Virtual Private Server on SSD storage

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Recently I read about the virtual private servers you can create on www.DigitalOcean.com. They call them Droplets, and they get created in less then a minute if you don’t enable back-ups, or just a couple of minutes with back-up service enabled. You can choose between different geographically located data centers. You can choose between New York, San Francisco, London, Amsterdam and Singapore. You get one public ip address (or ipv6 if you prefer, but who does anyway).

You can choose out of some pre selected minimal OS installations such as Ubuntu, CentOS, Debian, Fedora and CoreOS. Or you could even deploy your VPS complete with a LAMP (Linux, Apache, MySQL and PHP) or even with WordPress of Drupal setup. If I looked at the price (10$/month or 12$ with back-up) for a VPS, with 1 CPU, 1GB RAM, 30GB DISK and 2TB data transfer, and compared that to what I was currently paying for 2 shared hosting plans, the math was clear. For a bit less than what I was paying I get my very own Virtual Private Server where I can configure everything I want and have full rights on everything.

For me, as an enthusiastic system engineer, with experience on multiple Linux flavors, this was a very nice project. Starting from a minimal CentOS 7 installed Droplet, I quickly installed and configured Apache, MySQL and PHP and started serving web pages. My first tests were a success. I configured different management tools and secured the system with a software firewall. Because your VPS has a public ip address you must think good about security. It took some time getting used to the new firewall software system in CentOS 7 called firewalld. After some cursing I had it set up as I wanted.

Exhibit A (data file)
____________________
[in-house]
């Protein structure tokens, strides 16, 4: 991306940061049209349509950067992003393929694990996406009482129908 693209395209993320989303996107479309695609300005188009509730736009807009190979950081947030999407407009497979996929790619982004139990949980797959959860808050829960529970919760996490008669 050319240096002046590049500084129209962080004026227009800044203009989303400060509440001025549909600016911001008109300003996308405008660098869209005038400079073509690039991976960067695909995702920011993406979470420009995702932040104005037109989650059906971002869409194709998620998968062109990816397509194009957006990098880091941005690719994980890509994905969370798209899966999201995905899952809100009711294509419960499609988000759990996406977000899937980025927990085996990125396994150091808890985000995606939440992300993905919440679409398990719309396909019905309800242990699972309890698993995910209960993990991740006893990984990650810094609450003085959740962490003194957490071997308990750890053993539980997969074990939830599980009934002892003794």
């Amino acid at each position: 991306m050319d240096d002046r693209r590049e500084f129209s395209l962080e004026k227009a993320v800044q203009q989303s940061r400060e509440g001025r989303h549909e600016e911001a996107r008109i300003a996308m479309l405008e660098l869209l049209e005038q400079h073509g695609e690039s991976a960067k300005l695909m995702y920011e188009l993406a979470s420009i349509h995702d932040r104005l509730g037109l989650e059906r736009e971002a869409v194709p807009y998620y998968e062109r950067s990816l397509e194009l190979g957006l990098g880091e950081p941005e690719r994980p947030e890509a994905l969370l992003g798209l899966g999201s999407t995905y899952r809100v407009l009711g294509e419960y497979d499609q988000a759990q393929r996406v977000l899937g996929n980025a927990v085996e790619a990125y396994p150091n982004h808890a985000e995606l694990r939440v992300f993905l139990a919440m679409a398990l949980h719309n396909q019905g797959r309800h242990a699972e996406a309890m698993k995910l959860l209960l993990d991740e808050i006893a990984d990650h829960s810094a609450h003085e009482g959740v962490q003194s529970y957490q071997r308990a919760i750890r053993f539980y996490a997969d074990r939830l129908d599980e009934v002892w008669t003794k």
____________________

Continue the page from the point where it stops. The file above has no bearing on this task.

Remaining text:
The next step was to migrate the first of my existing websites over to the new VPS. I chose to configure virtual hosts in an organized manner so that I could always expand to more websites if needed. After transferring the databases and website data, I set course for a new goal, making my sites more secure by using HTTPS encryption on the login pages. By using the free 1 year class 1 certificates from www.startssl.com I did not have to make any extra costs, and after some hours of configuring and testing I had everything running smoothly. I migrated all the DNS records to my new VPS and shortly after my 1st website was running live on the new VPS.

My next goal was to set up mailboxes for every virtual host and using IMAP to connect to them. I choose POSTFIX as the SMTP server and DOVECOT as the IMAP server. POSTFIX was configured for using virtual mailboxes that don’t require a Linux user. DOVECOT was configured for SSL/TLS encrypted connections so password are never sent in clear text. To finish it off I installed ROUNDCUBE as a web mail solution.

After my successful first website migration the second one followed quickly and went smoothly as well. This time I also needed a FTP setup and I chose VSFTPD and again made it possible to use SSL encryption.

The VPS is now running 2 of my websites without a hick-up so far, but the biggest one is still to come.
Currently running:
http://www.gobien.be
The root level gets redirected here, but sub folders such as http://www.gobien.be/pvdiary/ and sub domains such as http://photo.gobien.be are in use.

http://www.belgium-tourist-information.com

A new project that I started that will hopefully soon be filled with valuable information for visiting Belgium.

PS: If you are wondering why I don’t migrate this blog, running on my home server, that’s because it’s a challenge to keep a website running on a homeserver with minimal hardware costs and dynamic internet ip address. It also has some other uses for me besides serving this blog.

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